Relieve pain, prevent injury, and increase performance. Get customized mobility coaching developed by Dr. Kelly Starrett.
Man, video footage. That’s awesome!
Judging from that video, the biggest thing you might be missing is a keen sense of when you hit hamstring end-range tension at the bottom of the squat. Getting the hamstrings lit up is one of the major benefits of leading with the hips back, and being able to stay connected to that tension throughout the movement is important for staying tight and stable when you hit the bottom.
It’s hard to see with the rack in the way, but it does seem like you’ve got a little change in pelvic position happening at the bottom of the squat (the dreaded “butt wink”). The older video of you squatting 135# shows it more clearly, though old footage is old footage. What this shows is that you are trying to get lower in that squat than either your motor control or mobility (or both) allow.
Now here’s the thing. Loaded squats with clean technique will do wonders to drive your bottom position deeper and open up the hips and hamstrings. It’s almost like magic, when you try a few air squats before and after your heavy sets. However, if you are unable to sense where that true bottom position is (or you are very eager to have a deeper squat), you’ll never nail the same kind of end range tension and be able to reap that awesome benefit.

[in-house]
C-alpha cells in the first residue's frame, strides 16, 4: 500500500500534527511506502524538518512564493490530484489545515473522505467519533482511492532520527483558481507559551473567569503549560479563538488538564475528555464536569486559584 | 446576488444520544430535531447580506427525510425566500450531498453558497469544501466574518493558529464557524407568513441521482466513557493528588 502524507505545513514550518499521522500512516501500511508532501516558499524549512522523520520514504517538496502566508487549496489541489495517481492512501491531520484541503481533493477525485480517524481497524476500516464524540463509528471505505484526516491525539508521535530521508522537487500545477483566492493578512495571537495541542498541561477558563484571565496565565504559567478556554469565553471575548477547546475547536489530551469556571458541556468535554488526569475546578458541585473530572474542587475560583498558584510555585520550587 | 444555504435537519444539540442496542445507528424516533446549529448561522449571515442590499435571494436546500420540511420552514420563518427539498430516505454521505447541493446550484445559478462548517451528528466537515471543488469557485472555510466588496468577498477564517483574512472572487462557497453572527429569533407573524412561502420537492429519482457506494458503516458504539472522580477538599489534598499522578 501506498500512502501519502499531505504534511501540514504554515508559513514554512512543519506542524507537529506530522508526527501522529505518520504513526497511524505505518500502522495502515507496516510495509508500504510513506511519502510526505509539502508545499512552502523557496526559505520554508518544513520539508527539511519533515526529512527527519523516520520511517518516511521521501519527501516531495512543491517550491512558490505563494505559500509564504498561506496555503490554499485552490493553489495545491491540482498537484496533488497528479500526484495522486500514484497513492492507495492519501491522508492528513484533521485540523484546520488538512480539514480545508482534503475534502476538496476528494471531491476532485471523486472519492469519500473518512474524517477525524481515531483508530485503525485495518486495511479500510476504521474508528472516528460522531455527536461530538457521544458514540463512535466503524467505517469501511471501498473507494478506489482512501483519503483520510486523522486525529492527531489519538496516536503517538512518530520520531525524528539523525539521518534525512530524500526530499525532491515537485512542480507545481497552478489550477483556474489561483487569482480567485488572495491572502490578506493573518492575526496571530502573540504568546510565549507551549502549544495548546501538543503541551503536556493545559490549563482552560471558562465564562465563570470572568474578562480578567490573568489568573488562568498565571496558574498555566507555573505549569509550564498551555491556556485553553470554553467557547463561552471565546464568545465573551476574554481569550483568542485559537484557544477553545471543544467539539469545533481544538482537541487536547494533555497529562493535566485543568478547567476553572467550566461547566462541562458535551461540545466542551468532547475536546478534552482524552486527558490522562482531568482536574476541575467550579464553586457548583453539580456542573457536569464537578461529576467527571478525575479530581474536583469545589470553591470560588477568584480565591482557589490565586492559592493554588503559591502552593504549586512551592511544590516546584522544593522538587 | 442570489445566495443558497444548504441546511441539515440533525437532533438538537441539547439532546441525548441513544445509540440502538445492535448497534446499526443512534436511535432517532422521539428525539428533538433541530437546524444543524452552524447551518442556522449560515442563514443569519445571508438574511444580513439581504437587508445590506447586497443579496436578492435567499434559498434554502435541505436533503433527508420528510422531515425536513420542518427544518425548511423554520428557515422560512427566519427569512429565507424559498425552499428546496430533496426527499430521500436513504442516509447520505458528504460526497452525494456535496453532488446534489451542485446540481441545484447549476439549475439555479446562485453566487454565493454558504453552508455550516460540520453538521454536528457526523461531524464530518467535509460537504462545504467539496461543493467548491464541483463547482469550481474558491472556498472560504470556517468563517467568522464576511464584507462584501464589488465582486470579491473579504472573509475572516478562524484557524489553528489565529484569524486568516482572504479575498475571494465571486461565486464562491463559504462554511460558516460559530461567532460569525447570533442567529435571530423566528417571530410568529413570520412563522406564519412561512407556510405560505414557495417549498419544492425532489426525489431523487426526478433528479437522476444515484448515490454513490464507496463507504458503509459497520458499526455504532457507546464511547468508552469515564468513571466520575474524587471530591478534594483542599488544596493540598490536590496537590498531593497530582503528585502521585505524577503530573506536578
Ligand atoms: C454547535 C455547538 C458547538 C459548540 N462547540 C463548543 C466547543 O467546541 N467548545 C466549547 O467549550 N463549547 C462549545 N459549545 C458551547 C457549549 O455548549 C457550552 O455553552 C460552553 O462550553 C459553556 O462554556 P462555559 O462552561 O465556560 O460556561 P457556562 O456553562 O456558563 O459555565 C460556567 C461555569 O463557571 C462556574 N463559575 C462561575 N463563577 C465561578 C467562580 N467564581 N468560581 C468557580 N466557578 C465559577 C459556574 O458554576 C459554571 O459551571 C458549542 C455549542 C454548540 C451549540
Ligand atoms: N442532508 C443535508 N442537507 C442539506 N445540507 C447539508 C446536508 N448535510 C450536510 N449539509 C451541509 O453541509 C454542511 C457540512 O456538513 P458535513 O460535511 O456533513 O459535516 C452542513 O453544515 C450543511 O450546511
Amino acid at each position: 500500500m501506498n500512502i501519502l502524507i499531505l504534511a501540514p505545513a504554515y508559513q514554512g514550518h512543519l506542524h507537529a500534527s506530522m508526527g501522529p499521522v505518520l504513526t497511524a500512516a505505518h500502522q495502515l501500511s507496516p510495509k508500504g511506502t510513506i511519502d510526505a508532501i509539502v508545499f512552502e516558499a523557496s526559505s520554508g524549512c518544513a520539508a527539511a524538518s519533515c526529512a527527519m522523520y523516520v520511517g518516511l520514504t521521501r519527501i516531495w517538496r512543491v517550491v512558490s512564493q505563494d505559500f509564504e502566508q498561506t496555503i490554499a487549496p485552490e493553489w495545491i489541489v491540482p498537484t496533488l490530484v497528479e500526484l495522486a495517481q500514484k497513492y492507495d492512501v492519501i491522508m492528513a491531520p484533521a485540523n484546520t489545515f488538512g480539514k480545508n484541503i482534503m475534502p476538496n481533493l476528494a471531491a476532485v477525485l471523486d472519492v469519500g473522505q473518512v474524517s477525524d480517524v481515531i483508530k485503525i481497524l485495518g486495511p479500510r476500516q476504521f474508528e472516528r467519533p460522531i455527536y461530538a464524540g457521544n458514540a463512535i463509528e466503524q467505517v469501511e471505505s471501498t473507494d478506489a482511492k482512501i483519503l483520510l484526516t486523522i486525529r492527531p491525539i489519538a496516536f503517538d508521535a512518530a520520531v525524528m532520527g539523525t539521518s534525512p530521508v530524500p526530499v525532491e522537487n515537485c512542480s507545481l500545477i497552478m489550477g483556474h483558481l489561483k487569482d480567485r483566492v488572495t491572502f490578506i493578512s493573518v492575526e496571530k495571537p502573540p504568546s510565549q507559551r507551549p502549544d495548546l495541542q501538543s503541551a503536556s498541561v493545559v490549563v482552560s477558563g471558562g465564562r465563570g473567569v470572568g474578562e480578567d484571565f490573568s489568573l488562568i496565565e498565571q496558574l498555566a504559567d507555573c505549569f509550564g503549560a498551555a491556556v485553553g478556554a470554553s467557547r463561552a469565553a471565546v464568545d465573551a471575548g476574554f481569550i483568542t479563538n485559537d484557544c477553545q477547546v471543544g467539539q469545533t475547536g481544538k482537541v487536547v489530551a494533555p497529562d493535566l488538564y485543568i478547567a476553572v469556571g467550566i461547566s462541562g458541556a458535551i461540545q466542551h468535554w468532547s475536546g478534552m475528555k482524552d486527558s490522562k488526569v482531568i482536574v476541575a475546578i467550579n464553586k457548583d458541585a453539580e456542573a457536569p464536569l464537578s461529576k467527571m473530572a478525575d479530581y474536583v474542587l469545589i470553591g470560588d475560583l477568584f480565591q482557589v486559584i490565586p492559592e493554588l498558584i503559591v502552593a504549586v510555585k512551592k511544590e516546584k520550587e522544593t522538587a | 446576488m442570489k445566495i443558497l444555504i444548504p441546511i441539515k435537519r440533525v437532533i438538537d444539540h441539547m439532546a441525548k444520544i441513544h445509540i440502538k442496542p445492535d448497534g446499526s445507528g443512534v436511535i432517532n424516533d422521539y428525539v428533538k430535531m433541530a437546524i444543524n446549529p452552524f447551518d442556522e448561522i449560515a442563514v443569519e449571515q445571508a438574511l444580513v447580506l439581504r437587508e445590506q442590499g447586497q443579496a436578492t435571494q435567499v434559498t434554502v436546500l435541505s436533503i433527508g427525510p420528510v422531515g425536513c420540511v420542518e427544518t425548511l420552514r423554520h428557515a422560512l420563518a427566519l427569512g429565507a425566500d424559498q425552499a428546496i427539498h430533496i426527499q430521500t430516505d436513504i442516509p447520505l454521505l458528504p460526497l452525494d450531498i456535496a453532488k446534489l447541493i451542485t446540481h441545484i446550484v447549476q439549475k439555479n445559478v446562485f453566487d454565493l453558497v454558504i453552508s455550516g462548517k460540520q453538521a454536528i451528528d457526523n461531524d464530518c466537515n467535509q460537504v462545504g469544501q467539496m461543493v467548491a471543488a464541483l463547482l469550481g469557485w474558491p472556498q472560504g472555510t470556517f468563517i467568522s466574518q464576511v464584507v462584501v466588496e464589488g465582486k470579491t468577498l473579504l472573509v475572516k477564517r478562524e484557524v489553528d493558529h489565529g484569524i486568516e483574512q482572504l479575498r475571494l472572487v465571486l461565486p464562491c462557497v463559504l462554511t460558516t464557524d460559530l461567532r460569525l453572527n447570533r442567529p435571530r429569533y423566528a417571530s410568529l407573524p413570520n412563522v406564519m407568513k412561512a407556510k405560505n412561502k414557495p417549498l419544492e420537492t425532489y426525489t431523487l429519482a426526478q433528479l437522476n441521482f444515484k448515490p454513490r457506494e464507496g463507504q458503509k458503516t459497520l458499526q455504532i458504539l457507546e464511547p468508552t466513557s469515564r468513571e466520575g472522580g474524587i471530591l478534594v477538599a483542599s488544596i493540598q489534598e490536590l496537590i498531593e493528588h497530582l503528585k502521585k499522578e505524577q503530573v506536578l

Here’s what I would strongly recommend for your loaded squat practice (assuming you’re not already doing it): slow eccentric reps, paying very close attention to how deep you can go without faulting (keep your hamstrings on tension); and pause squats (start adding a 2-4 second hold in that good bottom position). These things will necessitate a bit less weight, but that will probably only do you good.
Also, something’s making think you’re losing stability coming out of the top position, and this may be related to how loose your arms are on the bar. You need to hug that thing tight to your back.
Also, also, if you could get some footage from the front/back, both at full speed and slow-mo like the one you posted, that would probably offer even more insight.